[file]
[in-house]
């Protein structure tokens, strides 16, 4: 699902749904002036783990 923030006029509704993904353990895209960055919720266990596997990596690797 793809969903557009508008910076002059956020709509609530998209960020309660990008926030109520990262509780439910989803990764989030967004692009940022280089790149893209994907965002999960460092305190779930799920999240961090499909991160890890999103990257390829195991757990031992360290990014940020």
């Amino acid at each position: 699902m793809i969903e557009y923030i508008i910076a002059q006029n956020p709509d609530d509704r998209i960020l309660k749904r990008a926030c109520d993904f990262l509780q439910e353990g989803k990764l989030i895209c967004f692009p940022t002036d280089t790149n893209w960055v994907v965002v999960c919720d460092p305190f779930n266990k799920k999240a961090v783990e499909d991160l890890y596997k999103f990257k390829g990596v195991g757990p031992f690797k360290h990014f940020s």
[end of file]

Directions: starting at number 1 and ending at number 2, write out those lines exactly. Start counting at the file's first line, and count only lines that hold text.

[in-house]
């Protein structure tokens, strides 16, 4: 699902749904002036783990 923030006029509704993904353990895209960055919720266990596997990596690797 793809969903557009508008910076002059956020709509609530998209960020309660990008926030109520990262509780439910989803990764989030967004692009940022280089790149893209994907965002999960460092305190779930799920999240961090499909991160890890999103990257390829195991757990031992360290990014940020």